Document Type: Research Paper
Bam University of Medical Sciences, Bam, Iran.
Department of Medical Biotechnology, Faculty of Medical Sciences, Tarbiat Modares University, Tehran, Iran
Nanobioelectrochemistry Research Center, Bam University of Medical Sciences, Bam Iran
Clinical Research Center, Pastor Educational Hospital, Bam University of Medical Sciences, Bam, Iran
Behbahan Faculty of Medical Sciences, Behbahan, Iran
Department of Clinical Microbiology, Iranshahr University of Medical Sciences, Iranshahr, Iran
Leishmaniasis Research Center, Kerman University of Medical Sciences, Kerman, Iran
Regional Centre of Advanced Technologies and MaterialsFaculty of Science, Palacky University in Olomouc, Olomouc, Czech Republic
Background: Nanoparticles (NPs) with unique physical and chemical properties can be used for therapeutic purposes because of their strong antimicrobial activates. Nanoparticles have been used as active agents to inhibit microorganisms for therapeutic purposes.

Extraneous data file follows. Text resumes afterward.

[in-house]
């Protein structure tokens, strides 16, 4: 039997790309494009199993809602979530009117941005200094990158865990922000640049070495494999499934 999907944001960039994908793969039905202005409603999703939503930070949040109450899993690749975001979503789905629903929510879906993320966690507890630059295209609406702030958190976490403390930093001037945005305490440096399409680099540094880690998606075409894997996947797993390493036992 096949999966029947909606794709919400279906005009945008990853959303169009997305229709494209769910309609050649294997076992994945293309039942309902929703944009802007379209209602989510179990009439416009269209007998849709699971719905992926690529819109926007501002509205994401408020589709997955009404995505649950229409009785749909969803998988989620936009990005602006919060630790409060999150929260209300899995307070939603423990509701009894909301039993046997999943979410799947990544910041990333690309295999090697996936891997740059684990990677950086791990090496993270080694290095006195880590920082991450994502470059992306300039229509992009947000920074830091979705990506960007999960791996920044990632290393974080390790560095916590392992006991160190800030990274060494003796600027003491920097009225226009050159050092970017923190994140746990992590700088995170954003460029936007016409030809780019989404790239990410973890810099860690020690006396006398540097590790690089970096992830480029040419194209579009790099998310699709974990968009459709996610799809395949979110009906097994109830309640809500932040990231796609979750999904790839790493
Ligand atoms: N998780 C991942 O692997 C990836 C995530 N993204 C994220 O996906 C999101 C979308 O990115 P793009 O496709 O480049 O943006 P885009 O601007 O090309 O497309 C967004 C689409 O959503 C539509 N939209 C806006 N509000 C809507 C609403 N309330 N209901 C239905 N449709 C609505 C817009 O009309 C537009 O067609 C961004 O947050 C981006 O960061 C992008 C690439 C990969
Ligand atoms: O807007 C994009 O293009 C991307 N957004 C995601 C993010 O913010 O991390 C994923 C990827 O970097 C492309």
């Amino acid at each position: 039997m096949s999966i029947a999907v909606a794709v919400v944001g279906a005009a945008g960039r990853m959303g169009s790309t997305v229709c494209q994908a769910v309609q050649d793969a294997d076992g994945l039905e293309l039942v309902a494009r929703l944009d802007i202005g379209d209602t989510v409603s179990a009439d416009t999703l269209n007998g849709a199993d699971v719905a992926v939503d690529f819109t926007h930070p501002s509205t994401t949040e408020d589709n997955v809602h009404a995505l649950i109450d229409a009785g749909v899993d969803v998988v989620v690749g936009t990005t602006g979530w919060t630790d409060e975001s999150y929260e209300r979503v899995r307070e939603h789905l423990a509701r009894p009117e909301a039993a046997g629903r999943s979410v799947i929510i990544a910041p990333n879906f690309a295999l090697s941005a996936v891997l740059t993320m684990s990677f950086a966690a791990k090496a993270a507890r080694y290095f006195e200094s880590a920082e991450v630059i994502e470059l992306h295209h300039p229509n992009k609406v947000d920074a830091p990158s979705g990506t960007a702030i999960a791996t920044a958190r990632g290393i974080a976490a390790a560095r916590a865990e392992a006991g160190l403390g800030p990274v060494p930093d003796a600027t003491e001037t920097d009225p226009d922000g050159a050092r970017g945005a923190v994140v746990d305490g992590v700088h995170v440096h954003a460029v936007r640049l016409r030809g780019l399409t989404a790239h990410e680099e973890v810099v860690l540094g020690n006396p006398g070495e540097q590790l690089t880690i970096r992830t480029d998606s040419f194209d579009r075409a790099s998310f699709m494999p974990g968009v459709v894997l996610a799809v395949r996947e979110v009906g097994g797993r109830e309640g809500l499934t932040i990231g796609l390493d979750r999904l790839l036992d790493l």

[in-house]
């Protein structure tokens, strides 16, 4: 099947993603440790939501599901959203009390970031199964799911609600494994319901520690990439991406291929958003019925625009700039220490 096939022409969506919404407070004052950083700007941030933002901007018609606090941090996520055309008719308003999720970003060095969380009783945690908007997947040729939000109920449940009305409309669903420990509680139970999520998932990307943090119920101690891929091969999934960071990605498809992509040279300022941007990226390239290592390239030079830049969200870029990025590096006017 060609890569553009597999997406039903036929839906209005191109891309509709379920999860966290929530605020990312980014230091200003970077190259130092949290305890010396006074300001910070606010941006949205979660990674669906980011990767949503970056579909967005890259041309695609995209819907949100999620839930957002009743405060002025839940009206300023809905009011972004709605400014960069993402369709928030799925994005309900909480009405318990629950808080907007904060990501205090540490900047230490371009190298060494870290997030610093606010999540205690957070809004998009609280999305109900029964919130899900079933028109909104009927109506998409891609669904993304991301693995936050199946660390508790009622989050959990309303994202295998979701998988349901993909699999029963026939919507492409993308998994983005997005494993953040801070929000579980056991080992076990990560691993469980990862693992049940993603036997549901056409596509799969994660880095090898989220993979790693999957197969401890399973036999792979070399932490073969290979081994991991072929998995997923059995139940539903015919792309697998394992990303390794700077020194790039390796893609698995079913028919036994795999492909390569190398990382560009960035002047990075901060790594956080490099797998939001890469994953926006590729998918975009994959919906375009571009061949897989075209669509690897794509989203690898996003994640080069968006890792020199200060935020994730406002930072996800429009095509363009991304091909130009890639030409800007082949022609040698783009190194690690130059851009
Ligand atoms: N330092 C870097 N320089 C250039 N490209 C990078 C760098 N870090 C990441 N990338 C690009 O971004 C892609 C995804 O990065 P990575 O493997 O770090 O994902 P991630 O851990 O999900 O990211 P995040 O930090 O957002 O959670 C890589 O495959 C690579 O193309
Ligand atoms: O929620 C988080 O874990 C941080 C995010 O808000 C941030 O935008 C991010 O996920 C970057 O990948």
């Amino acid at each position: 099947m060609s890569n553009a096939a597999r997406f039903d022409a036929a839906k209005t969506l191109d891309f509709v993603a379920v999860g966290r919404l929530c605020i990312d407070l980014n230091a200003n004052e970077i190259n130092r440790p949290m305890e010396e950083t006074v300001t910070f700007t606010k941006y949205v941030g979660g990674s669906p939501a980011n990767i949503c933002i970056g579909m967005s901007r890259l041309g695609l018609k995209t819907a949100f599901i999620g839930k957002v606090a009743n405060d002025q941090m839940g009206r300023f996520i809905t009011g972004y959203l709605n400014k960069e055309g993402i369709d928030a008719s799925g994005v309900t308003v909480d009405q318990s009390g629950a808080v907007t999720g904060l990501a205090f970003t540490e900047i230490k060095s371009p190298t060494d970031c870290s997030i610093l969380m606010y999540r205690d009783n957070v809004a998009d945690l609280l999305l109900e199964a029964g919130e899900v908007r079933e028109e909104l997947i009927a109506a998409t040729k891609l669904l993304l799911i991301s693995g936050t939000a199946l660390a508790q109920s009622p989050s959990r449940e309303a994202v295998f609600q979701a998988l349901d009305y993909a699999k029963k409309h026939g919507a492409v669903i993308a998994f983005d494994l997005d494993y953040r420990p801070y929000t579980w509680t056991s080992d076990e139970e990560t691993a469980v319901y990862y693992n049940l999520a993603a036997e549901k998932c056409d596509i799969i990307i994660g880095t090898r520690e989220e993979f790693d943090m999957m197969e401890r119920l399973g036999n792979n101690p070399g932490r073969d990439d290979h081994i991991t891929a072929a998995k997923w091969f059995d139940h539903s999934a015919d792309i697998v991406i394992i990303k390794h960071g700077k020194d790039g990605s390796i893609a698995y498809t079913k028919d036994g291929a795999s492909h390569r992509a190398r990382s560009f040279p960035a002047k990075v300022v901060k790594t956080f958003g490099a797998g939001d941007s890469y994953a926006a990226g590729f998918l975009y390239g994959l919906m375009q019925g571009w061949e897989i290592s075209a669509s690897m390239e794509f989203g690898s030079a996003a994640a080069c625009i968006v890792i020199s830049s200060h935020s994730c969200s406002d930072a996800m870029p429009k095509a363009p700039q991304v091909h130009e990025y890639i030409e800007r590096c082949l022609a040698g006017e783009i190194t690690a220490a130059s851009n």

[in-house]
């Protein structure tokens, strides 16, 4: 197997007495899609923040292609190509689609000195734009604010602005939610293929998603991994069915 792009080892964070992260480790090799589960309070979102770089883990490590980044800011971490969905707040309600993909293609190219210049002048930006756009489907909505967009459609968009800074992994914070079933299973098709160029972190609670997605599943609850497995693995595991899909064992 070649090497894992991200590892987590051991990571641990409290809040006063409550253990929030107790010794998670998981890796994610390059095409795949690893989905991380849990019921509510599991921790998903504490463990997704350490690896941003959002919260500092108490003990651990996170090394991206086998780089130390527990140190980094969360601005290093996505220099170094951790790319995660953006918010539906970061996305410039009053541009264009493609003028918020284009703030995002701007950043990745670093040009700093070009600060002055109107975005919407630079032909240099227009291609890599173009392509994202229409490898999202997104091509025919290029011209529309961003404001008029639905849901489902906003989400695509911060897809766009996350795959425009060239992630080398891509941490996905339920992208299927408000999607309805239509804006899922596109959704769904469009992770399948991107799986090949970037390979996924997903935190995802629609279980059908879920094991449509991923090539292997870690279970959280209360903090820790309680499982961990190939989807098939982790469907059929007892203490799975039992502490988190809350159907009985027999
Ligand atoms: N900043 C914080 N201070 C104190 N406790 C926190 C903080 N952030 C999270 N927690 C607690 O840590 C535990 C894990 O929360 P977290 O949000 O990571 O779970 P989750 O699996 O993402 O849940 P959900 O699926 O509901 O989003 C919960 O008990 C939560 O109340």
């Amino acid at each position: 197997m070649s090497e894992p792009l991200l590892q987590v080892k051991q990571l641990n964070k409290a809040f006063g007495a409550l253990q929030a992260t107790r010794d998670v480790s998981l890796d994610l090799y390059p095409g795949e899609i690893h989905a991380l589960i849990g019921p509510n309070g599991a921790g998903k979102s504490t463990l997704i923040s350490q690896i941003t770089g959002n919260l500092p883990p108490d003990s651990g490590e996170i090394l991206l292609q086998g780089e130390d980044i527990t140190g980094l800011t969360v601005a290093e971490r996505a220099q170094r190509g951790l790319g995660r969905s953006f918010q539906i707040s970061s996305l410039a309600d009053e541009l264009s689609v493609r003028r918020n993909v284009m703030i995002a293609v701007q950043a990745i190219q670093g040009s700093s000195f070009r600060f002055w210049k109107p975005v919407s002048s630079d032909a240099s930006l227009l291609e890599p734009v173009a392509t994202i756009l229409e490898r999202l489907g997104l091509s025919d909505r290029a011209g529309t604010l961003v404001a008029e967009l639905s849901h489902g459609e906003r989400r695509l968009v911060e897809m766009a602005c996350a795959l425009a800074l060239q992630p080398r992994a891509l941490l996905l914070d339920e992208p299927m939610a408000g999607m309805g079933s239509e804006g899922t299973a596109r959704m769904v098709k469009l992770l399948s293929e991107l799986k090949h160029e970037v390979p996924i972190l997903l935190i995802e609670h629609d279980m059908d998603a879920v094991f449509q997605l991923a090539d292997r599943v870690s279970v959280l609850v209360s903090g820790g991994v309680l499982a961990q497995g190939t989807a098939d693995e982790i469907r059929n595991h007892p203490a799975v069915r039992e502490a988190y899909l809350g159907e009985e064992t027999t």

Objectives: In view of the strong antimicrobial activity of nanoparticles, the biogenic synthesis and leishmanicidal activity of rod-shaped zinc oxide (R-ZnO) nanoparticles was explored using Lilium ledebourii tuber extrct.
Materials and Methods: The ensuing nanoparticles are characterized by UV-visible spectroscopy, transmission electron microscopy and X-ray diffraction and their leishmanicidal activity evaluated against the Leishmania major (L. major) by MTT assay.
Results: The R-ZnO nanoparticles displayed excellent leishmanicidal activity against the L. major as they significantly inhibited the multiplication rate of intramacrophage amastigotes in a dose-dependent manner under in vitro conditions. The IC50 values of R-ZnO nanoparticles being ~ 0.001 mg/mL. R-ZnO nanoparticles can inhibit L. major growth in a dose-dependent manner under in vitro conditions.
Conclusion: A simple, low-cost feasible and eco-friendly procedure was developed for biosynthesis of R-ZnO nanoparticles using natural bioresource that can inhibit human parasite cells growth in a dose-dependent manner under in vitro conditions.